It can take a little practice, but you’ll find that just following some of Daniel’s advice below will help you get leaps and bounds more efficient at designing good logos. I personally find that sticking to the acronym M.A.R.S helps to remind me about the power of brand identity when I’m designing. (M)emorable, (A)pplicabile, (R)ecognizable and (S)imple. See? That’s not so hard. Give it a try!.
And without further adieu, I now hand the reigns over to our experts for their contributions.
Aspects of An Effective Logo – Daniel Berumen
These are some of the aspects of good logo design based on my experience as a visual identity expert:
A simple logo is easily recognizable. Simplicity aids quick mental grasp and easy digestion in the mind of a client or prospect. If a logo is overly complex, the recipient will not take the time to analyze it and will loose interest rather quickly. Think of a logo in an add at a street or highway. How long does a driver have to look at it going 50 miles an hour? Complexity will only hurt.
A good logo should stay in the memory of people. This is very entangled with the aspect of appropriateness. Will people be able to remember the logo as the one of a firm, company, or product? Or will they just not know what to make of it? The concept of a logo should be something that not only appeals, but is easily remembered.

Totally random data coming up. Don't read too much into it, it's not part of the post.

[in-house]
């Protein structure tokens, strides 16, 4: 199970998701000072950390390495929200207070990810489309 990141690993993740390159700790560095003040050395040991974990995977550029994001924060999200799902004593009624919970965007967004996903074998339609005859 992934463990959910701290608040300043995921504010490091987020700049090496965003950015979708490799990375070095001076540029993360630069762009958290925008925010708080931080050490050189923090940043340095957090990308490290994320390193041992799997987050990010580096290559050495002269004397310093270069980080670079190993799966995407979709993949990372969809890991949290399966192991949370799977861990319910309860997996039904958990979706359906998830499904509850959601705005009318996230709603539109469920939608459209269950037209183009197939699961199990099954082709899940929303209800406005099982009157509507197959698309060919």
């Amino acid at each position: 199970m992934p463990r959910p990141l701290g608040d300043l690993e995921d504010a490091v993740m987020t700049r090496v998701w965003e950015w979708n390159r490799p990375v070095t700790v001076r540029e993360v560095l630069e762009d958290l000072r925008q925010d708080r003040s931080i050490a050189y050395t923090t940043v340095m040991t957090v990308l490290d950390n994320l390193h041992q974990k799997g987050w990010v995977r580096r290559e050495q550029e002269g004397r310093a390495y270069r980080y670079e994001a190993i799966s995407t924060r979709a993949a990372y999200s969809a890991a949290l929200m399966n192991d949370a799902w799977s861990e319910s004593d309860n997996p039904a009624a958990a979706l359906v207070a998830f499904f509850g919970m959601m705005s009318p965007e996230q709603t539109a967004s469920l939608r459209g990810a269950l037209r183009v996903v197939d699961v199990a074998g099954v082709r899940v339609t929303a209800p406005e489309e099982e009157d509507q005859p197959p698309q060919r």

Applicable and Versatile
The design of a logo should have in mind all the applications it will have. It should be able to be reproduced in different medias, such as print and display, and in different sizes. Some questions should be asked: Will it be effective both in color and in black and white? Can it be printed in something small such as a stamp? A car? A billboard? Will it still be effective in all mediums?
I don’t believe a logo should explicitly say what a company does. This would be, to my reasoning, pointless and a waste of time. But this does not mean that anything can be used in it. Just because you like pitbulls doesn’t mean it would be a good idea to put a picture of your dog in the logo. Just like a logo doesn’t need to say what a company does, it should also avoid things the company doesn’t do or are irrelevant.
Distinctive and Recognizable
Originality is something that I think is very difficult to achieve. By that I’m saying that a logo will not be original, but should be distinctive. Uniqueness is another word I disagree with. Something is always going to be similar to something, I always say. A distinctive logo is going to have something that differentiates the company or product from the majority of other competitors. This will help make it recognizable, so it won’t be confused with the rest.
Timeless and Enduring
A logo should stand the test of time. It should be based in good principles, not on trends. A dated log is good as "dead". Trends come and go but longevity is key in logo design.